Presence of centromeric but absence of telomeric group B KIR haplotypes in stem cell donors improve leukaemia control after HSCT for childhood ALL

Article metrics

Abstract

Although allogeneic hematopoietic stem-cell transplantation (HSCT) provides high cure rates for children with high-risk acute lymphoblastic leukaemia (ALL), relapses remain the main cause of treatment failure. Whereas donor killer cell immunoglobulin-like receptor (KIR) genotype was shown to impact on relapse incidence in adult myeloid leukaemia similar studies in paediatric ALL are largely missing. Effect of donor KIR genotype on transplant outcome was evaluated in 317 children receiving a first myeloablative HSCT from an HLA-matched unrelated donor or sibling within the prospective ALL-SCT-BFM-2003 trial. Analysis of donor KIR gene polymorphism revealed that centromeric presence and telomeric absence of KIR B haplotypes was associated with reduced relapse risk. A centromeric/telomeric KIR score (ct-KIR score) integrating these observations correlated with relapse risk (hazard ratio (HR) 0.58; P = 0.002) while it had no impact on graft-versus-host disease or non-relapse mortality. In multivariable analyses ct-KIR score was associated with reduced relapse risk (HR 0.58; P = 0.003) and a trend towards improved event-free survival (HR 0.76; P = 0.059). This effect proved independent of MRD level prior to HSCT. Our data suggest that in children with ALL undergoing HSCT after myeloablative conditioning, donor selection based on KIR genotyping holds promise to improve clinical outcome by decreasing relapse risk and prolonged event-free survival.

Access optionsAccess options

Rent or Buy article

Get time limited or full article access on ReadCube.

from$8.99

All prices are NET prices.

Fig. 1
Fig. 2

References

  1. 1.

    Peters C, Schrappe M, von Stackelberg A, Schrauder A, Bader P, Ebell W, et al. Stem-cell transplantation in children with acute lymphoblastic leukemia: A prospective international multicenter trial comparing sibling donors with matched unrelated donors-The ALL-SCT-BFM-2003 trial. J Clin Oncol. 2015;33:1265–74.

  2. 2.

    Babor F, Fischer JC, Uhrberg M. The role of KIR genes and ligands in leukemia surveillance. Front Immunol. 2013;4:27.

  3. 3.

    Manser AR, Weinhold S, Uhrberg M. Human KIR repertoires: shaped by genetic diversity and evolution. Immunol Rev. 2015;267:178–96.

  4. 4.

    Cooley S, Trachtenberg E, Bergemann TL, Saeteurn K, Klein J, Le CT, et al. Donors with group B KIR haplotypes improve relapse-free survival after unrelated hematopoietic cell transplantation for acute myelogenous leukemia. Blood. 2009;113:726–32.

  5. 5.

    Cooley S, Weisdorf DJ, Guethlein LA, Klein JP, Wang T, Le CT, et al. Donor selection for natural killer cell receptor genes leads to superior survival after unrelated transplantation for acute myelogenous leukemia. Blood. 2010;116:2411–9.

  6. 6.

    Cooley S, Weisdorf DJ, Guethlein LA, Klein JP, Wang T, Marsh SG, et al. Donor killer cell Ig-like receptor B haplotypes, recipient HLA-C1, and HLA-C mismatch enhance the clinical benefit of unrelated transplantation for acute myelogenous leukemia. J Immunol. 2014;192:4592–4600.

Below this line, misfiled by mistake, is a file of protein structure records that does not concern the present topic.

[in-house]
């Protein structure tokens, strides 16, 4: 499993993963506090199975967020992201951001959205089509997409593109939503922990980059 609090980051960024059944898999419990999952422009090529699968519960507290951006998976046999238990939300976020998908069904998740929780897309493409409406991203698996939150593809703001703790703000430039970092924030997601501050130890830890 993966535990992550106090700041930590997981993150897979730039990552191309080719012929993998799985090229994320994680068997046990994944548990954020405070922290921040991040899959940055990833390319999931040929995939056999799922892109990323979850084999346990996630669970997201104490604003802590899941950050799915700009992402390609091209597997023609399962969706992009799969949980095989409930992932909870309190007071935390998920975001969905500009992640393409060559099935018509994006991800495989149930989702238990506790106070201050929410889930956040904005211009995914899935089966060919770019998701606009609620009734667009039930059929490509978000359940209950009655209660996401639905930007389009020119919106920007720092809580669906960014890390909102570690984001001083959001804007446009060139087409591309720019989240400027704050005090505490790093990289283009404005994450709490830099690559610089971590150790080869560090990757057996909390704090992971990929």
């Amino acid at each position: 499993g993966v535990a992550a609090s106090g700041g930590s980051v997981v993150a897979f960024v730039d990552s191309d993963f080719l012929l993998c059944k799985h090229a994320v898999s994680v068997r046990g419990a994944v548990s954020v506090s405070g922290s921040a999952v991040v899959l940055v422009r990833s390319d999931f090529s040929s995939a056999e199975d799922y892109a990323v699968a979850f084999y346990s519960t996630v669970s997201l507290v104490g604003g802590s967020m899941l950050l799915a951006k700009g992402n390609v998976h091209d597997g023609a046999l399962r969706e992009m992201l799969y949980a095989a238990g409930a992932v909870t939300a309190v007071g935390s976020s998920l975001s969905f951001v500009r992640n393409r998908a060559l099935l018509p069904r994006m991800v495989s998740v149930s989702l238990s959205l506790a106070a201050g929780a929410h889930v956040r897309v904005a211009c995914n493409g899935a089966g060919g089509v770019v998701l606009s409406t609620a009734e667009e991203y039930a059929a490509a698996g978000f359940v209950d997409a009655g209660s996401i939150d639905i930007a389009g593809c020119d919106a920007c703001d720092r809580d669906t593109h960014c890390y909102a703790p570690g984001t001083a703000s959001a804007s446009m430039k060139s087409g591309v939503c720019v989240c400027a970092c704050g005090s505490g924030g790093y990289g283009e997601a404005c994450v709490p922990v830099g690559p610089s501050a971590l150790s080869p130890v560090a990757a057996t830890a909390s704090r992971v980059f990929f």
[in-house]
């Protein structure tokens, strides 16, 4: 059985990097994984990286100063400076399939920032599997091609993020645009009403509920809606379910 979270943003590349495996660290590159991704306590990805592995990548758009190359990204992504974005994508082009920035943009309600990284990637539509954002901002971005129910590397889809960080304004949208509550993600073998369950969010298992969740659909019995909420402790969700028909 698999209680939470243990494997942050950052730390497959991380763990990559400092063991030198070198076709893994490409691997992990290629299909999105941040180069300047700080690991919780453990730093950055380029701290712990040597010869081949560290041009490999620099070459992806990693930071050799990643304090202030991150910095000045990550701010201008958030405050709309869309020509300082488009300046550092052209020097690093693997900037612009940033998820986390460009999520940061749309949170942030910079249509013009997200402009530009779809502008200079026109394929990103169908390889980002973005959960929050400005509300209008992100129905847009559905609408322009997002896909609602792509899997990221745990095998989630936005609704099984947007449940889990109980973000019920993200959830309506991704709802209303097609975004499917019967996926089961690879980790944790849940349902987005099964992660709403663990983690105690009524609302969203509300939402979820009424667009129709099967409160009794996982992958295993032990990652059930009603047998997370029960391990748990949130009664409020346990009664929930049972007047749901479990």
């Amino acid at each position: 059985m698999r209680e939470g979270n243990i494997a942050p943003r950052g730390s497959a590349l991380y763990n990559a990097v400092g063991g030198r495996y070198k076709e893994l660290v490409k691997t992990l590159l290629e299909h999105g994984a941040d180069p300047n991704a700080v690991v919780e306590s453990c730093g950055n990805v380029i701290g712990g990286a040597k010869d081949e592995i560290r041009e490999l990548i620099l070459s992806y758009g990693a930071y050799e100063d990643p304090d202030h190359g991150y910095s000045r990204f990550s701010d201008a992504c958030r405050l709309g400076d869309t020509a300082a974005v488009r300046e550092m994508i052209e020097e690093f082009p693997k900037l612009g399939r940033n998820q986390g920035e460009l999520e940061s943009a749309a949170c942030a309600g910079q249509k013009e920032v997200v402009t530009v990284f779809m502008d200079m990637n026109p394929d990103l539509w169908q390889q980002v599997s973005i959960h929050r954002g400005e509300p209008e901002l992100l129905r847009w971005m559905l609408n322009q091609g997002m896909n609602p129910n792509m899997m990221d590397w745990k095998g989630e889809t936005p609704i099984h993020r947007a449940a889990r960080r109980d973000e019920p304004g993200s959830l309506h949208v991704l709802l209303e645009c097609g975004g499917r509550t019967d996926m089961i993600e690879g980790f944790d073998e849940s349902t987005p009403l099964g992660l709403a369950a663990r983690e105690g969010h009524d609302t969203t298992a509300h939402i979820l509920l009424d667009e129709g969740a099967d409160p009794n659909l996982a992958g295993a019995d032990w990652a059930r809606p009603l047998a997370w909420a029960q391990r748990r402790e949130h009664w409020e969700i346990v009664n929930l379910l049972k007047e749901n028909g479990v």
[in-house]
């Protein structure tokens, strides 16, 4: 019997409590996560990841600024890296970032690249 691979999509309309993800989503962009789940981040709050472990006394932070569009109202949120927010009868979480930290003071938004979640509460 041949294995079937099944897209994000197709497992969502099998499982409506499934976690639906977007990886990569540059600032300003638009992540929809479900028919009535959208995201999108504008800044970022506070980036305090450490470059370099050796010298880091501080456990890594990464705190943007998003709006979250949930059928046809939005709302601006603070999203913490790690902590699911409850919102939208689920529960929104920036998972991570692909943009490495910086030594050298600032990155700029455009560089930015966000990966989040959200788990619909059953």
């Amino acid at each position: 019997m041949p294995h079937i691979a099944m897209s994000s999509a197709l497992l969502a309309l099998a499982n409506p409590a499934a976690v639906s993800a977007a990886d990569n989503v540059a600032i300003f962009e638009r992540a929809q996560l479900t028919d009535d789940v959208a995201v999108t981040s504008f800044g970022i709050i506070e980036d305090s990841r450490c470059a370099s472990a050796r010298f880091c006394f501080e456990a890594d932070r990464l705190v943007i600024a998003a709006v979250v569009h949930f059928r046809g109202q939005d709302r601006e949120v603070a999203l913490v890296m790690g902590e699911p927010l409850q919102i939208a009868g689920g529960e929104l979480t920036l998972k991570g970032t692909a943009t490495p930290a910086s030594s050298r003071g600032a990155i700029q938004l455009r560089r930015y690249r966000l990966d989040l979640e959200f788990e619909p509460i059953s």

7. 7.

    Oevermann L, Michaelis SU, Mezger M, Lang P, Toporski J, Bertaina A, et al. KIR B haplotype donors confer a reduced risk for relapse after haploidentical transplantation in children with ALL. Blood. 2014;124:2744–7.

  8. 8.

    Sobecks RM, Wang T, Askar M, Gallagher MM, Haagenson M, Spellman S, et al. Impact of KIR and HLA genotypes on outcomes after reduced-intensity conditioning hematopoietic cell transplantation. Biol Blood Marrow Transplant. 2015;21:1589–96.

  9. 9.

    Locatelli F, Merli P, Pagliara D, Li Pira G, Falco M, Pende D et al. Outcome of children with acute leukemia given HLA-haploidentical HSCT after alphabeta T-cell and B-cell depletion. Blood https://doi.org/10.1182/blood-2017-04-779769 2017.

  10. 10.

    Uhrberg M, Parham P, Wernet P. Definition of gene content for nine common group B haplotypes of the Caucasoid population: KIR haplotypes contain between seven and eleven KIR genes. Immunogenetics. 2002;54:221–9.

  11. 11.

    Vilches C, Castano J, Gomez-Lozano N, Estefania E. Facilitation of KIR genotyping by a PCR-SSP method that amplifies short DNA fragments. Tissue Antigens. 2007;70:415–22.

  12. 12.

    Prentice RL, Kalbfleisch JD, Peterson AV Jr., Flournoy N, Farewell VT, et al. The analysis of failure times in the presence of competing risks. Biometrics. 1978;34:541–54.

  13. 13.

    Gray R. A class of K-sample tests for comparing the cumulative incidence of a competing risk. Ann Stat. 1988;16:1141–54.

  14. 14.

    Fine J, Gray R. A proportional hazards model for the subdistribution of a competing risk. J Am Stat Assoc. 1999;94:496–509.

  15. 15.

    Bachanova V, Weisdorf DJ, Wang T, Marsh SG, Trachtenberg E, Haagenson MD, et al. Donor KIR B genotype improves progression-free survival of non-Hodgkin lymphoma patients receiving unrelated donor transplantation. Biol Blood Marrow Transplant. 2016;22:1602–7.

  16. 16.

    Lee SJ, Klein J, Haagenson M, Baxter-Lowe LA, Confer DL, Eapen M, et al. High-resolution donor-recipient HLA matching contributes to the success of unrelated donor marrow transplantation. Blood. 2007;110:4576–83.

  17. 17.

    Woolfrey A, Klein JP, Haagenson M, Spellman S, Petersdorf E, Oudshoorn M, et al. HLA-C antigen mismatch is associated with worse outcome in unrelated donor peripheral blood stem cell transplantation. Biol Blood Marrow Transplant. 2011;17:885–92.

  18. 18.

    Pidala J, Lee SJ, Ahn KW, Spellman S, Wang HL, Aljurf M, et al. Nonpermissive HLA-DPB1 mismatch increases mortality after myeloablative unrelated allogeneic hematopoietic cell transplantation. Blood. 2014;124:2596–606.

  19. 19.

    Kollman C, Spellman SR, Zhang MJ, Hassebroek A, Anasetti C, Antin JH, et al. The effect of donor characteristics on survival after unrelated donor transplantation for hematologic malignancy. Blood. 2016;127:260–7.

  20. 20.

    Ljungman P, Brand R, Hoek J, de la Camara R, Cordonnier C, Einsele H, et al. Donor cytomegalovirus status influences the outcome of allogeneic stem cell transplant: a study by the European group for blood and marrow transplantation. Clin Infect Dis. 2014;59:473–81.